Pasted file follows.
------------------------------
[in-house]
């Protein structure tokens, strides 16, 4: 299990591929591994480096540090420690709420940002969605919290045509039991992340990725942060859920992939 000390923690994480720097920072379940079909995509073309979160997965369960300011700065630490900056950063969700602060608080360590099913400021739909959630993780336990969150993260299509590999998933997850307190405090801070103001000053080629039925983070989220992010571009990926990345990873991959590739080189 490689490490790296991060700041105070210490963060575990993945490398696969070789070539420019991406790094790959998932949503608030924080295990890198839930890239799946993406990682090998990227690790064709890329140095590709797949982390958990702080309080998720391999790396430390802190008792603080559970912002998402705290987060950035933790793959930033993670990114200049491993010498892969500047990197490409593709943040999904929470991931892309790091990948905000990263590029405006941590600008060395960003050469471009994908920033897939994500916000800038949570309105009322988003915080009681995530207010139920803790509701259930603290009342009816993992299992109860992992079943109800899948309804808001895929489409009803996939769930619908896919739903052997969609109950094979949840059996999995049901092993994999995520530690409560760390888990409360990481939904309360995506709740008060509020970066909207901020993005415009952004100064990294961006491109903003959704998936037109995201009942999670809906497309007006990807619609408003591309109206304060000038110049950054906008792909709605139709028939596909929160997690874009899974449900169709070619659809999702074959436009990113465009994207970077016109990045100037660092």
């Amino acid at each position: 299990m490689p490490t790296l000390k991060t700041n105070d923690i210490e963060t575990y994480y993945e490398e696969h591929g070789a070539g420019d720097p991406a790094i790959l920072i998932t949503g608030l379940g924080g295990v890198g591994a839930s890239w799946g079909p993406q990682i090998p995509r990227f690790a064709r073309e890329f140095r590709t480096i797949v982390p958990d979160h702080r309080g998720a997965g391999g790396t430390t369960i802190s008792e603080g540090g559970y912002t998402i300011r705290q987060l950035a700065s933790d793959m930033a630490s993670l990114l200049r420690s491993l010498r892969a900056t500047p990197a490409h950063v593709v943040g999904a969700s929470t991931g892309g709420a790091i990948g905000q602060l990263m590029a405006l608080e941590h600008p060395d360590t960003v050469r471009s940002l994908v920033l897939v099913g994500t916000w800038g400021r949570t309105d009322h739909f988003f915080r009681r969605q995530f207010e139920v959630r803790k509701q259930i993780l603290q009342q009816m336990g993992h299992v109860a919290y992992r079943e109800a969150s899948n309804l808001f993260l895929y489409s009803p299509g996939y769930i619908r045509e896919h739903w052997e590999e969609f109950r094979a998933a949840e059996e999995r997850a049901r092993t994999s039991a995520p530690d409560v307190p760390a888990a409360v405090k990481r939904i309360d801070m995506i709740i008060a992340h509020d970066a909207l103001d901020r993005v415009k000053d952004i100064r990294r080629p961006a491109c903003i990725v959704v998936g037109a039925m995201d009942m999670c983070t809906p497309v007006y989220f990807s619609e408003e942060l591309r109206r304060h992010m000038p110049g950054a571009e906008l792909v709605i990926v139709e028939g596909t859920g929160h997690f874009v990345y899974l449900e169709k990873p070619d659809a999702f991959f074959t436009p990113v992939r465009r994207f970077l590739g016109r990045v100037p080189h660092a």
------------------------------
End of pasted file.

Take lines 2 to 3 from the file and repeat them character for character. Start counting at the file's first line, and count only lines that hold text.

């Protein structure tokens, strides 16, 4: 299990591929591994480096540090420690709420940002969605919290045509039991992340990725942060859920992939 000390923690994480720097920072379940079909995509073309979160997965369960300011700065630490900056950063969700602060608080360590099913400021739909959630993780336990969150993260299509590999998933997850307190405090801070103001000053080629039925983070989220992010571009990926990345990873991959590739080189 490689490490790296991060700041105070210490963060575990993945490398696969070789070539420019991406790094790959998932949503608030924080295990890198839930890239799946993406990682090998990227690790064709890329140095590709797949982390958990702080309080998720391999790396430390802190008792603080559970912002998402705290987060950035933790793959930033993670990114200049491993010498892969500047990197490409593709943040999904929470991931892309790091990948905000990263590029405006941590600008060395960003050469471009994908920033897939994500916000800038949570309105009322988003915080009681995530207010139920803790509701259930603290009342009816993992299992109860992992079943109800899948309804808001895929489409009803996939769930619908896919739903052997969609109950094979949840059996999995049901092993994999995520530690409560760390888990409360990481939904309360995506709740008060509020970066909207901020993005415009952004100064990294961006491109903003959704998936037109995201009942999670809906497309007006990807619609408003591309109206304060000038110049950054906008792909709605139709028939596909929160997690874009899974449900169709070619659809999702074959436009990113465009994207970077016109990045100037660092």
């Amino acid at each position: 299990m490689p490490t790296l000390k991060t700041n105070d923690i210490e963060t575990y994480y993945e490398e696969h591929g070789a070539g420019d720097p991406a790094i790959l920072i998932t949503g608030l379940g924080g295990v890198g591994a839930s890239w799946g079909p993406q990682i090998p995509r990227f690790a064709r073309e890329f140095r590709t480096i797949v982390p958990d979160h702080r309080g998720a997965g391999g790396t430390t369960i802190s008792e603080g540090g559970y912002t998402i300011r705290q987060l950035a700065s933790d793959m930033a630490s993670l990114l200049r420690s491993l010498r892969a900056t500047p990197a490409h950063v593709v943040g999904a969700s929470t991931g892309g709420a790091i990948g905000q602060l990263m590029a405006l608080e941590h600008p060395d360590t960003v050469r471009s940002l994908v920033l897939v099913g994500t916000w800038g400021r949570t309105d009322h739909f988003f915080r009681r969605q995530f207010e139920v959630r803790k509701q259930i993780l603290q009342q009816m336990g993992h299992v109860a919290y992992r079943e109800a969150s899948n309804l808001f993260l895929y489409s009803p299509g996939y769930i619908r045509e896919h739903w052997e590999e969609f109950r094979a998933a949840e059996e999995r997850a049901r092993t994999s039991a995520p530690d409560v307190p760390a888990a409360v405090k990481r939904i309360d801070m995506i709740i008060a992340h509020d970066a909207l103001d901020r993005v415009k000053d952004i100064r990294r080629p961006a491109c903003i990725v959704v998936g037109a039925m995201d009942m999670c983070t809906p497309v007006y989220f990807s619609e408003e942060l591309r109206r304060h992010m000038p110049g950054a571009e906008l792909v709605i990926v139709e028939g596909t859920g929160h997690f874009v990345y899974l449900e169709k990873p070619d659809a999702f991959f074959t436009p990113v992939r465009r994207f970077l590739g016109r990045v100037p080189h660092a």